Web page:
The map below shows part of the eastern side of
Baltimore. This map shows you
the two Bayview yards, one for CSX and one for the Norfolk Southern in addition
to CSX's Penn-Mary yard and Norfolk Southern's Canton yard. The Bayview
yards are covered on
We also look at the numerous bridges the area
has to offer, some historic things in the Highlandtown area and a few signal
installations. There is
no Light Rail or Metro on this map, but we have the state run Canton RR to offer
The face of Canton (and Riverside on the other
side of the port) changed drastically when I-95 came through and built the Fort
McHenry tunnel. Lots of land was needed for the toll plaza on the Canton
side, and what was once a huge operation for the Canton RR, became a single
engine affair for a number of years as a lot of their customers went away.
There's not much in the way of signals in the
area except on the two main lines, and at the upper end of Penn Mary yard.
The Canton has a few here and there along their line,
but I don't know why since only one train ever goes out at any time these days.
Note: even though when B&O's tracks go north
and south, the B&O referred to the directions as East (north) and West (south).
I use the north and south terms mostly, only because it is easier to reference
to the maps.
Acknowledgements: Thanks to G. Kolman, Alexander Mitchell, and Michael Watnoski for their help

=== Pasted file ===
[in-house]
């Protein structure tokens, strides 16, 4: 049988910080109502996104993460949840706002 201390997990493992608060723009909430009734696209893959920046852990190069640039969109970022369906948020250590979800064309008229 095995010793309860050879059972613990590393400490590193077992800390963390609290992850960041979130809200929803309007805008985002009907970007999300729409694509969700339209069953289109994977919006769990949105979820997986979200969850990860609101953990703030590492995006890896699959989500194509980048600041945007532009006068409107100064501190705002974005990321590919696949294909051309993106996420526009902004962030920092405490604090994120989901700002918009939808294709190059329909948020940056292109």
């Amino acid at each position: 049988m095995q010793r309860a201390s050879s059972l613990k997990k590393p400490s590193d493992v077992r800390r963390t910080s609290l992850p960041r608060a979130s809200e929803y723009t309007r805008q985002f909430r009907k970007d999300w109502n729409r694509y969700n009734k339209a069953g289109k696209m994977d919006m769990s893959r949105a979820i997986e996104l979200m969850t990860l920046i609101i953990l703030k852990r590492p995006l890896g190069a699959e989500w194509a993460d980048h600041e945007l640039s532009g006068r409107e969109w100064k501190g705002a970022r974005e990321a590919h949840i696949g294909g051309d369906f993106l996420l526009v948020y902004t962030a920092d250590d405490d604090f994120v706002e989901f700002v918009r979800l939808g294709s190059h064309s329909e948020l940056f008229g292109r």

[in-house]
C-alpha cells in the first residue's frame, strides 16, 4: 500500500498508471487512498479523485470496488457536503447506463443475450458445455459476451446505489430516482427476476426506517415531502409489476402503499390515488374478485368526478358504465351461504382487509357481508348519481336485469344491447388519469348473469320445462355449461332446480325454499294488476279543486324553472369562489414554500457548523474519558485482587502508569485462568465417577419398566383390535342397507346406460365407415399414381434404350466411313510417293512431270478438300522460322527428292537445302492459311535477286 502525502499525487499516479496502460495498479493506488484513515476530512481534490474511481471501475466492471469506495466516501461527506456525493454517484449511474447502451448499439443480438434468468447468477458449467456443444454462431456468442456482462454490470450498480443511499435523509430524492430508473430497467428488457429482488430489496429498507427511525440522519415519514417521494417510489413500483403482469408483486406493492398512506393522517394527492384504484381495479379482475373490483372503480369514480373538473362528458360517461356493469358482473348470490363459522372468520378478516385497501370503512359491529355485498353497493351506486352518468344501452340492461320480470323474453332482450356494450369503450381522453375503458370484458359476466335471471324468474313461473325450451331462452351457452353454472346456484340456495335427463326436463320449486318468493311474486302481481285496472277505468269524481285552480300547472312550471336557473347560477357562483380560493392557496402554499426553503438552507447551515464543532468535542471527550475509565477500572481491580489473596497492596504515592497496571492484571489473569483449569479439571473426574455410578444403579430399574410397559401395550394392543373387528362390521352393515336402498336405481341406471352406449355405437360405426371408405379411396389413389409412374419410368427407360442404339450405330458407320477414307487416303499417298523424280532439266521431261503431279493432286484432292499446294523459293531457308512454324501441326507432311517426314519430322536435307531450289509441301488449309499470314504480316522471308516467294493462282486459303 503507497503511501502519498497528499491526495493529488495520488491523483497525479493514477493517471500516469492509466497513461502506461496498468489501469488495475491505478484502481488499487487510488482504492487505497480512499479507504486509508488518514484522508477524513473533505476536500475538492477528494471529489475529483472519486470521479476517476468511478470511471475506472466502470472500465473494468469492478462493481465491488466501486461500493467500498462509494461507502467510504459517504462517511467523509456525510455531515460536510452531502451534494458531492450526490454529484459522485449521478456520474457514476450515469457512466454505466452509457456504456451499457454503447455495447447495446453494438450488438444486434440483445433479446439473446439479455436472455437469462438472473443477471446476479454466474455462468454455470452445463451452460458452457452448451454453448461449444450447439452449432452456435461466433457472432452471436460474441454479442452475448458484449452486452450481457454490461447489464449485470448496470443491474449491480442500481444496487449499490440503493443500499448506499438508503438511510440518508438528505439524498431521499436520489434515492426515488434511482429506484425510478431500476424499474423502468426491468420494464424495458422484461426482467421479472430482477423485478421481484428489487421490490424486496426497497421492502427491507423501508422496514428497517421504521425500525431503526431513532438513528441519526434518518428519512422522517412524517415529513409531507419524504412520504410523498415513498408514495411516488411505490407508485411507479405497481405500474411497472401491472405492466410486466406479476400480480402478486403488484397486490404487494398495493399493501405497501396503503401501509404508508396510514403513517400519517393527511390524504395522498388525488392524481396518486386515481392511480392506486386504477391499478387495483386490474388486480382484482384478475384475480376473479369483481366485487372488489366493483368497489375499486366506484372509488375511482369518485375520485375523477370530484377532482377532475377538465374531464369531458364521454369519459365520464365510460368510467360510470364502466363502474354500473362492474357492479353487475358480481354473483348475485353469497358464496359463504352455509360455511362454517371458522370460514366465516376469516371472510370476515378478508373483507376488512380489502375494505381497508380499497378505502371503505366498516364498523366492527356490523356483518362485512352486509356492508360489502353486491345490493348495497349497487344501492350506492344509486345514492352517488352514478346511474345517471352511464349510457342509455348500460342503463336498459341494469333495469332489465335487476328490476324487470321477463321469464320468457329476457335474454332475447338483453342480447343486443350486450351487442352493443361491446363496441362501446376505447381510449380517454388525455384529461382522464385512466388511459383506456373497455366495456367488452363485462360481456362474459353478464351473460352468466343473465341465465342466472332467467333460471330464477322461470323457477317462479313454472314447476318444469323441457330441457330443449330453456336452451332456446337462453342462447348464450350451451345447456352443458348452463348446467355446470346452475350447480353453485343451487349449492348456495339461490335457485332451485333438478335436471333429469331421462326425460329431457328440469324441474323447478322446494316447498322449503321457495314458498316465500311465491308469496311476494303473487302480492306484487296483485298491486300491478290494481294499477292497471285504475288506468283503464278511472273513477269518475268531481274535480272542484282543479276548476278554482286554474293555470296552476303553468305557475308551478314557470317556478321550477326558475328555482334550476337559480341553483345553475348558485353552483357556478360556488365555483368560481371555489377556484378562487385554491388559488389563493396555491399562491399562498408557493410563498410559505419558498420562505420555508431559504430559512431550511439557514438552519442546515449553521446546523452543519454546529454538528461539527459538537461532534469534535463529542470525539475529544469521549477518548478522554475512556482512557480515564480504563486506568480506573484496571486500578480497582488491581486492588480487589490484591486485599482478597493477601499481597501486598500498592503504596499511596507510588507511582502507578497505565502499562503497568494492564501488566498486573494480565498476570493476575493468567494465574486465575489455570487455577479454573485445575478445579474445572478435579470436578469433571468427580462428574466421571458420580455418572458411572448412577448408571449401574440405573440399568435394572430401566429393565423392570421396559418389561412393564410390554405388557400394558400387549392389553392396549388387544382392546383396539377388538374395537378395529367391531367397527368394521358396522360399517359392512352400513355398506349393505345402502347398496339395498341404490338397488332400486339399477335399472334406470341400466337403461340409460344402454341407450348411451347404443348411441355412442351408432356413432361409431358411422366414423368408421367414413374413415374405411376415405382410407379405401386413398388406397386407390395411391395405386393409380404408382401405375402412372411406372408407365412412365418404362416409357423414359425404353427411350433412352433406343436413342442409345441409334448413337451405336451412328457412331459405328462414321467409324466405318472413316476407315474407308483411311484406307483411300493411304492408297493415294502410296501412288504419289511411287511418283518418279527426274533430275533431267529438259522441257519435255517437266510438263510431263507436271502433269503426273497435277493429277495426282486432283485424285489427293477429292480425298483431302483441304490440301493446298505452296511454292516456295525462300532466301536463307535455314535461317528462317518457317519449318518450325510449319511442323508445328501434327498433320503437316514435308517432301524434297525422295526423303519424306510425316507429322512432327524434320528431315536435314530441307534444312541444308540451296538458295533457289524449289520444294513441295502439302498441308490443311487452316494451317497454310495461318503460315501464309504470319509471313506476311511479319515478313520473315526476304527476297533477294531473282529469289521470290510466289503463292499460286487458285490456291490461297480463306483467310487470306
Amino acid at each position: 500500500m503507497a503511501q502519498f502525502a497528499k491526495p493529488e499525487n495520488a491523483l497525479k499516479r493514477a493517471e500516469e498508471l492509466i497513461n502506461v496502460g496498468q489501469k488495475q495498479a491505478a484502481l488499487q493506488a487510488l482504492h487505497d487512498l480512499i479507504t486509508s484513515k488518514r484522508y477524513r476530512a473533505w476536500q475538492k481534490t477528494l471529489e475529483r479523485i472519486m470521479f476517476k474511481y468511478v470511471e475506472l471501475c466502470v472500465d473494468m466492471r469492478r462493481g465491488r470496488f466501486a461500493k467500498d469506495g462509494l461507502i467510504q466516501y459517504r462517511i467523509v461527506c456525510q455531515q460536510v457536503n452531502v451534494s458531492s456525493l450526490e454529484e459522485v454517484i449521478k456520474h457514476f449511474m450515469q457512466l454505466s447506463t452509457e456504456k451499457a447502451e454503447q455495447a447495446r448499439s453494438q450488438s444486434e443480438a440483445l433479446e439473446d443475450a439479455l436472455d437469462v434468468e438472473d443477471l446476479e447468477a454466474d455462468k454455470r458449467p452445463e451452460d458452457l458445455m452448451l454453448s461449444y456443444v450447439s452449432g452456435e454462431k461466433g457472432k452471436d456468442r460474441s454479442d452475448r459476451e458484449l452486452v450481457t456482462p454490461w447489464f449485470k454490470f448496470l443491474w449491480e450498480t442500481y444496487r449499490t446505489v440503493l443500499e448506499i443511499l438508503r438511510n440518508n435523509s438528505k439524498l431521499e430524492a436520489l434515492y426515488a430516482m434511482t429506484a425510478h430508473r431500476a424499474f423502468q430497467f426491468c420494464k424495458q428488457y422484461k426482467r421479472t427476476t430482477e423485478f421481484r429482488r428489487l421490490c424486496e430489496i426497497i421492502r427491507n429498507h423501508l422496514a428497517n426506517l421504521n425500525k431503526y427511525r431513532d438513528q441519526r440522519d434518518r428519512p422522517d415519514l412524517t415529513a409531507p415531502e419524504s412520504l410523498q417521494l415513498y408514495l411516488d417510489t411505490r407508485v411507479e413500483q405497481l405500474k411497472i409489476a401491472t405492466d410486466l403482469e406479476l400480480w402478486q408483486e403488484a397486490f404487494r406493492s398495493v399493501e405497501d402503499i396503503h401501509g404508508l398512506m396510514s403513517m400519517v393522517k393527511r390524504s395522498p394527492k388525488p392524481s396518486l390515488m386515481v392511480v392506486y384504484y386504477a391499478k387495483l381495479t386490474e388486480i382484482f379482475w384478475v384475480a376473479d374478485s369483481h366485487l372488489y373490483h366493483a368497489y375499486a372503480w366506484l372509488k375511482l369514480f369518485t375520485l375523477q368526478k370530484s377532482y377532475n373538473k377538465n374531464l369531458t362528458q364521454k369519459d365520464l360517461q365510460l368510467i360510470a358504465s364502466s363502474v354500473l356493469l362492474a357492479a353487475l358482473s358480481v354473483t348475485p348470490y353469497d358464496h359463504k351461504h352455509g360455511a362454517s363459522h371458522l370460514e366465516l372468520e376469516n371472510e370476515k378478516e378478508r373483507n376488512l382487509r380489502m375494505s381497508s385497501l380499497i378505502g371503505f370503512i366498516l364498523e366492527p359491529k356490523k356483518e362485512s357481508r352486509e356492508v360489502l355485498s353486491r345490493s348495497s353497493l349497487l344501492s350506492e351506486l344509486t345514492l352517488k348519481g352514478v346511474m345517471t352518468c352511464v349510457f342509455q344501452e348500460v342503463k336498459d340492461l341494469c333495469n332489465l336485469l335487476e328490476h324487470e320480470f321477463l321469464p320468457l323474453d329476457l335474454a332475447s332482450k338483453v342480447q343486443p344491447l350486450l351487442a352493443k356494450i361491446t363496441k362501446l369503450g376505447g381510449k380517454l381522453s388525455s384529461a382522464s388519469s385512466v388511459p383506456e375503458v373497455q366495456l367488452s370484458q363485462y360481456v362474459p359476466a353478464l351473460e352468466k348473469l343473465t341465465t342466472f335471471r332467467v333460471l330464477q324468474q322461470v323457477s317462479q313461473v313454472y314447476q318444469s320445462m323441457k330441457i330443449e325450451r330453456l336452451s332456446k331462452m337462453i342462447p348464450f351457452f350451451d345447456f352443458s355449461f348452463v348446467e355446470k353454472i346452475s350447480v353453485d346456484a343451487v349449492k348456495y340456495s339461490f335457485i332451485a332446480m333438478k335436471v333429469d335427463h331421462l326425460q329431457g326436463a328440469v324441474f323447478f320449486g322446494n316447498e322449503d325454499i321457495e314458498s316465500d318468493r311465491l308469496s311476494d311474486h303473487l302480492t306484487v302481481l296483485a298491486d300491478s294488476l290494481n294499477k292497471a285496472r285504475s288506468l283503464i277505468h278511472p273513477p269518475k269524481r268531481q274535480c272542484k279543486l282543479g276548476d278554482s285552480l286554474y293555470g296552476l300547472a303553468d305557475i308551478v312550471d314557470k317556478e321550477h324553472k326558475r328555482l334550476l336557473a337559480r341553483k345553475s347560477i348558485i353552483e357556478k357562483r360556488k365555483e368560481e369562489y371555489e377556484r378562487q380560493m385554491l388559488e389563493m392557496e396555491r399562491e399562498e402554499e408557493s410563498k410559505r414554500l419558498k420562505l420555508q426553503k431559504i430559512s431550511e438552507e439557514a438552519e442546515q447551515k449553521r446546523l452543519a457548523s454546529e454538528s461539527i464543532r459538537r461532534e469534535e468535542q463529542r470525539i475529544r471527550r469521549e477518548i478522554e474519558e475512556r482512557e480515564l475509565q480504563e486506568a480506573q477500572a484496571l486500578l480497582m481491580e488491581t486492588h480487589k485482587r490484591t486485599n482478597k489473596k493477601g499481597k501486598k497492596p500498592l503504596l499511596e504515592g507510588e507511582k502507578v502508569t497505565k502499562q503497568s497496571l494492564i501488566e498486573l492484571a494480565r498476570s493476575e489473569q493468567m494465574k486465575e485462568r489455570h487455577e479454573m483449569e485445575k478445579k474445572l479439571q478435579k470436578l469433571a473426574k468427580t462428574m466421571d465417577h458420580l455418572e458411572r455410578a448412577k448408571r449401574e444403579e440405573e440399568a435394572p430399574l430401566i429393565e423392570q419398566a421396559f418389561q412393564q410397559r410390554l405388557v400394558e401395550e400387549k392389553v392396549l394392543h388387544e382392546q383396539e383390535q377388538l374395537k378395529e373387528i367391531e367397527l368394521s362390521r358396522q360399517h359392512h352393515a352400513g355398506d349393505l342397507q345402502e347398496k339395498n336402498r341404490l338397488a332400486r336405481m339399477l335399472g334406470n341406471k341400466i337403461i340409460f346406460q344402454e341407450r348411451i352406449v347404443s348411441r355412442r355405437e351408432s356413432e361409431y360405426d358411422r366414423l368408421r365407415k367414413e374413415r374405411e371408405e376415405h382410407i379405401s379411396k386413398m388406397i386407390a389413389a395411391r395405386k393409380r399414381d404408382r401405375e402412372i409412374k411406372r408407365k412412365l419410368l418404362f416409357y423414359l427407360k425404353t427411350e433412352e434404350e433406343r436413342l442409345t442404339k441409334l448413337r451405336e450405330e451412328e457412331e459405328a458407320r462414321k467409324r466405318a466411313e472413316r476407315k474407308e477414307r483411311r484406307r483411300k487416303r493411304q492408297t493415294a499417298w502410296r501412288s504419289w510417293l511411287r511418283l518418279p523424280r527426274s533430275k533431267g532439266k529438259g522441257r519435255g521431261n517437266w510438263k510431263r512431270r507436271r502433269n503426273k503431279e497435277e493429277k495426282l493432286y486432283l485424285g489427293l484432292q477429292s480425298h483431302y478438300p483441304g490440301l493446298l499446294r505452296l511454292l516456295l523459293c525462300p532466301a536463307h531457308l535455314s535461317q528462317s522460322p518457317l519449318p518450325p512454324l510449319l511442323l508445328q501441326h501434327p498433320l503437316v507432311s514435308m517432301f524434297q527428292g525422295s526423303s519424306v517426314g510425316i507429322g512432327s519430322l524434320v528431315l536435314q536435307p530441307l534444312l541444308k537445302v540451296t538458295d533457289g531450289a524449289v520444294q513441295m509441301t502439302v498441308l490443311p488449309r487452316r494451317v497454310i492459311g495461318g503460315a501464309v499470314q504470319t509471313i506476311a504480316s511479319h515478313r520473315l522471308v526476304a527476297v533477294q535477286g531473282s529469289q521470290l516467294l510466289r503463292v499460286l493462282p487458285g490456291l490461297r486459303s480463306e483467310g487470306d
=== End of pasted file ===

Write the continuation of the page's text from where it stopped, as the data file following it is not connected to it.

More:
with this section of the guide.
One of two big yards Norfolk Southern has in Baltimore.
CSX's Penn-Mary Yard
One of many CSX yards in the Baltimore area.
Canton Railroad's Headquarters Building
For pictures of the signals here, please check out
Up until the late 90's there used to be a grain silo with train service. The dotted green line shows where the tracks used to be.
The B&O/Pennsy (CSX/NS) Interchange track.
This track comes off the CSX just after crossing "the
first bridge" out of Bayview. I don't know how much it is currently
being used, as Michael points out, it was put in to allow CSX coal trains access
to Consolidated Coal, located at the water front in Canton. The
NS end winds up coming in at the south end of the small intermodal yard.
The Pennsy's branch into Highlandtown.
The top picture is a close-up of the former Pennsy tracks into the Eskay plant, and the second picture shows both of the branches.
Old Narrow Gauge Tracks.
Up into the mid 70's, there used to be a street running narrow gauge
railroad that operated on the south end of Haven Street. According
to Alexander Mitchell: This was the American Smelting & Refining
Co. (ASARCO) branch in Canton. I don't know when it was discontinued,
but here's a March 1971 photo from the late Lee Rogers, courtesy of the Maryland